report 50%

                same as above

                Same as above.

                Same as above. We were happy to have someone who wanted to report the earnings.

                Same comments as question about EDD (13 responses).

                The agency reports earnings

                We cannot report her earnings as she is undocumented.

                We don't report earnings because the Nanny has asked this of us.

                We don't report her year end bonus. We consider that a gift.

                We have in the past - we leave it to the nanny to decide if they want to be paid by a payroll service or directly with cash.

                We leave it to her to report or not.

                we report 2/3s of her earnings. we don't report all because one of the families we share with could not afford the extra money. we only recently started doing any reporting.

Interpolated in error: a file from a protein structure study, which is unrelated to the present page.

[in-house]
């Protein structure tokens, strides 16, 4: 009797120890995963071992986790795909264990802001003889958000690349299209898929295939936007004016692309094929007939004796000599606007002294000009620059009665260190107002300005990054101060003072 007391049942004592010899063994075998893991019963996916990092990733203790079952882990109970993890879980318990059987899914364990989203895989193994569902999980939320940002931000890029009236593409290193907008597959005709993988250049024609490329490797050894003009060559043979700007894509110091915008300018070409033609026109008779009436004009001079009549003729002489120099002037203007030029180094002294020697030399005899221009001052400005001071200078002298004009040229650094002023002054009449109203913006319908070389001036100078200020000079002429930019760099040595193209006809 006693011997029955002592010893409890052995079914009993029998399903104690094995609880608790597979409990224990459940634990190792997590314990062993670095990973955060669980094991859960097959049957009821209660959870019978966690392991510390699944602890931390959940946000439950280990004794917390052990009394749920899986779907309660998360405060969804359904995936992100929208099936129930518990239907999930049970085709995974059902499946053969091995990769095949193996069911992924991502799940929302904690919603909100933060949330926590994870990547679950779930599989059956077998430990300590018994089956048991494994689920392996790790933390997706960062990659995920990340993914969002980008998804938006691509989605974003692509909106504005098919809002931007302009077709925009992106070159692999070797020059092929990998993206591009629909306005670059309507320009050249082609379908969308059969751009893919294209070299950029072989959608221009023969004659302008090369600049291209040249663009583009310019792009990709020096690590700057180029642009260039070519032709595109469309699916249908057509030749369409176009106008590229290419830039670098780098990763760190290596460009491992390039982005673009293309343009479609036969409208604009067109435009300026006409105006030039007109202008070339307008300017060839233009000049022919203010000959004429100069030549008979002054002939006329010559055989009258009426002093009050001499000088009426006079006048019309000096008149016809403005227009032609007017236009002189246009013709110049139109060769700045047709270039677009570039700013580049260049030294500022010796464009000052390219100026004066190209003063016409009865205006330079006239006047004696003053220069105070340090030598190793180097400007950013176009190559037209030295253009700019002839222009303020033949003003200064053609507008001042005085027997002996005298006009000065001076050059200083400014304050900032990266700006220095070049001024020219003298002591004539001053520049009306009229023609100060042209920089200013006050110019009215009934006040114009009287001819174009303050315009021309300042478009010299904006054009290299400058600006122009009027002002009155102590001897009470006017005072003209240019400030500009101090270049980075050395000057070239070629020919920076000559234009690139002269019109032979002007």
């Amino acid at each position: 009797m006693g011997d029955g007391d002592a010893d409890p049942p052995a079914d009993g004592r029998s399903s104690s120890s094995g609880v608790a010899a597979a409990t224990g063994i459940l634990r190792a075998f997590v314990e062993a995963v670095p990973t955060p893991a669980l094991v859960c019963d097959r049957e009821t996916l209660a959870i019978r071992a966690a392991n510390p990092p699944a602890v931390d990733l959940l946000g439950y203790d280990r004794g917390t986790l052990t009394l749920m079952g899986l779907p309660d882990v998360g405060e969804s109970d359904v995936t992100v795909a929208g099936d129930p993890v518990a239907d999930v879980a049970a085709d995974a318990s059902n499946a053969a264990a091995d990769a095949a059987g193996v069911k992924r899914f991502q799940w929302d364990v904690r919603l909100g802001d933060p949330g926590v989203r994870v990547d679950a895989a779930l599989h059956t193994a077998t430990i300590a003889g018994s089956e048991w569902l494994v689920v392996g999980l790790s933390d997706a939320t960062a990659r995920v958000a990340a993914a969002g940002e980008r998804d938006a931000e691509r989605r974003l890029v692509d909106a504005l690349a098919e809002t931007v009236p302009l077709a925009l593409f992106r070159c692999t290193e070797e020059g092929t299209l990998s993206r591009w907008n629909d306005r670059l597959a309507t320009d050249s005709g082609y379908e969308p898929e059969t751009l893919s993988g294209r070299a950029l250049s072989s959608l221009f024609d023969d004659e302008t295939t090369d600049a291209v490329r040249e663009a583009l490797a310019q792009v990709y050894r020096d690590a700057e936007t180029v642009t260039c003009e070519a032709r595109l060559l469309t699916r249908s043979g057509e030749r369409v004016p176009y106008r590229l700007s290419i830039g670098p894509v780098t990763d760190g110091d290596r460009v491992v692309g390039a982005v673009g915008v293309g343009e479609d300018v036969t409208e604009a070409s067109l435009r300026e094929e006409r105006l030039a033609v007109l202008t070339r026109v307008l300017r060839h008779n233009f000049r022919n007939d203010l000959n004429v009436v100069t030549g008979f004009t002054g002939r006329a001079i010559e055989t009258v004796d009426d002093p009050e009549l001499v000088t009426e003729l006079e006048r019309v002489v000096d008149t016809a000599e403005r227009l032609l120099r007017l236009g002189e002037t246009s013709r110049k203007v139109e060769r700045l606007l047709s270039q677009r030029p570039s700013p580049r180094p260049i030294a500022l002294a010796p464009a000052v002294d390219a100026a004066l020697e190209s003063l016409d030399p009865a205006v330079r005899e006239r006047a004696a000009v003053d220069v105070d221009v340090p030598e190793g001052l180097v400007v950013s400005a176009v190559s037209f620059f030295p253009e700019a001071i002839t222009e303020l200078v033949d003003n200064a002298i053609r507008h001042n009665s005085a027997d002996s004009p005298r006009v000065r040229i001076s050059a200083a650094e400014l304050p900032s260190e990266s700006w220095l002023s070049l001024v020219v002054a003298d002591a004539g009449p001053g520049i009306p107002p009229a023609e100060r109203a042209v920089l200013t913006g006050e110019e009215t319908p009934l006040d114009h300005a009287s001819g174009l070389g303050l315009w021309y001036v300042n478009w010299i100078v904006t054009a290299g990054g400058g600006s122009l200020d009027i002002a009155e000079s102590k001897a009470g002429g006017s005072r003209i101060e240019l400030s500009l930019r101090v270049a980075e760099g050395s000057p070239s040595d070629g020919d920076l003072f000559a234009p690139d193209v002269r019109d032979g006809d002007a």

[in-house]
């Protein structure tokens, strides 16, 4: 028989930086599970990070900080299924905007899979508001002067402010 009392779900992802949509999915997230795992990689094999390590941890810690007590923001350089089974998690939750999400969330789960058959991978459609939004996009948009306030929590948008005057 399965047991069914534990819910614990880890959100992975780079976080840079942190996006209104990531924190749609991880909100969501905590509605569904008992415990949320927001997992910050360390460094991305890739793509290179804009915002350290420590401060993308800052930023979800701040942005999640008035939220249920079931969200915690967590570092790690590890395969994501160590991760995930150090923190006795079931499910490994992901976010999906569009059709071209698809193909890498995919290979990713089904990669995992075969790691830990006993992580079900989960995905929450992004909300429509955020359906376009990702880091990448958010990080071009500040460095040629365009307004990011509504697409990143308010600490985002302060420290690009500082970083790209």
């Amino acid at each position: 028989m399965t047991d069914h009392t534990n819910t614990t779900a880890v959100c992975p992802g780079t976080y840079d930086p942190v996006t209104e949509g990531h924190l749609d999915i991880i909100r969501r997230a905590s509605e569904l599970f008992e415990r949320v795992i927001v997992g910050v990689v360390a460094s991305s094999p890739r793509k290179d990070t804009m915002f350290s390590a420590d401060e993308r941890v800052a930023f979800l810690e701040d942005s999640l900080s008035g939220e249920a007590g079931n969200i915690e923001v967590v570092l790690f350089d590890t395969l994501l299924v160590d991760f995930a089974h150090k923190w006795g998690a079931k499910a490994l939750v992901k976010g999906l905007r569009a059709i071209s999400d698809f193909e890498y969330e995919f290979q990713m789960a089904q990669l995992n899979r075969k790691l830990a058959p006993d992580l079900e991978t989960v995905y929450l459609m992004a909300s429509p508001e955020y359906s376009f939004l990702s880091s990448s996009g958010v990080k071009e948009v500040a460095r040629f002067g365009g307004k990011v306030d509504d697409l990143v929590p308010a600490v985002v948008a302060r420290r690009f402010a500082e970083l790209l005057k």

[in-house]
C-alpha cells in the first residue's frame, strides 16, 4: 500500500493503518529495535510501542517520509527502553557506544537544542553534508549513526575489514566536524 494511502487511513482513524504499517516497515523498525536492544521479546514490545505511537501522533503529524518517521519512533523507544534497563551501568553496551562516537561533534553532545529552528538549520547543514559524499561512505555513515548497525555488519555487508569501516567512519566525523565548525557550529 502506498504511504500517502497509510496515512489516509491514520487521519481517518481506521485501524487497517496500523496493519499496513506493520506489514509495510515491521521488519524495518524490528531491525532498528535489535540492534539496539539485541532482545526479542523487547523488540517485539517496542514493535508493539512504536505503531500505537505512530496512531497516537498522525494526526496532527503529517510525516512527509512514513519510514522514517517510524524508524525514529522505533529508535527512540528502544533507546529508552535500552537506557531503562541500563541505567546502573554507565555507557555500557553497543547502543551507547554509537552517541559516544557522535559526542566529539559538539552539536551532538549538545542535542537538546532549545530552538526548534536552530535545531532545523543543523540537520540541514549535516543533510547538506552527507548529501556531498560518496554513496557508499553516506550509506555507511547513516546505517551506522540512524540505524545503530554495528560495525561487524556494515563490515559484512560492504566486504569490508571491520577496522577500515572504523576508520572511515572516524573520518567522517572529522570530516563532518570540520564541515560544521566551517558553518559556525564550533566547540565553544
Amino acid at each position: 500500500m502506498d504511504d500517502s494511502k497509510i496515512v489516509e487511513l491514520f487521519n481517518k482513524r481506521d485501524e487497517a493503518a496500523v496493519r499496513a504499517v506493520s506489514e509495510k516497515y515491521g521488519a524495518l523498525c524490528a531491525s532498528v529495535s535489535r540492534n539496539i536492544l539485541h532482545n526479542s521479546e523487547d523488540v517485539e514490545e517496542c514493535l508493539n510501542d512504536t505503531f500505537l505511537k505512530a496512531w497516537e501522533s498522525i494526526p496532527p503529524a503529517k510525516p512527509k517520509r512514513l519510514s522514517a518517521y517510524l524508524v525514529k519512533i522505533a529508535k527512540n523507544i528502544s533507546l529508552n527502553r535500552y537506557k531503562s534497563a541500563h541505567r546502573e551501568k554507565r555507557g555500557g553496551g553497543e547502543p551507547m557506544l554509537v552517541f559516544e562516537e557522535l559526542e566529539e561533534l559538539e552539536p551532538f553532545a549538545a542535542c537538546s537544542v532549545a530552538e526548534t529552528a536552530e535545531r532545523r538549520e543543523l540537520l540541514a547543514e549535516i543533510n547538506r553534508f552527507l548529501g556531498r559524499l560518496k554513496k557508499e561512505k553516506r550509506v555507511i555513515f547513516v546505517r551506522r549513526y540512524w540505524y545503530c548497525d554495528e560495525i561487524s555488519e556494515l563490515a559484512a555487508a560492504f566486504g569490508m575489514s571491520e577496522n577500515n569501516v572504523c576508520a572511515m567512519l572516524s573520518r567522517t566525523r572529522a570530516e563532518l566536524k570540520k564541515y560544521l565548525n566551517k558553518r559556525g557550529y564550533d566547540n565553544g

We report up to the amount we can deduct - $8K

                would like to report earnings so we can get use pre-tax dollars. Nanny is not willing to partake.

                21. If you report the earnings, do you WITHHOLD federal and state income taxes from each paycheck?

                No 59.2%
                Yes 34.1%
                Unsure 6.7%

                21.b. Comments

                • "Nanny elected not to withhold, but all forms were filed and filled out."

                  "no, but that's because she doesn't make enough to have to withhold anything - might want to reword that question b/c results may not be accurate"

                  "we gross up her pay so that her hourly income is her net pay, as if we withheld from a hypothetical higher salary."

                  "We paid at the end of the year, but will withhold this year"

                  "we were told by our tax advisor that because she cares for her own child, too, that she can be considered a contractor rather than employee"

                  Agency does this.

                  I let her pay her own personal income tax.

                  in proportion with the above.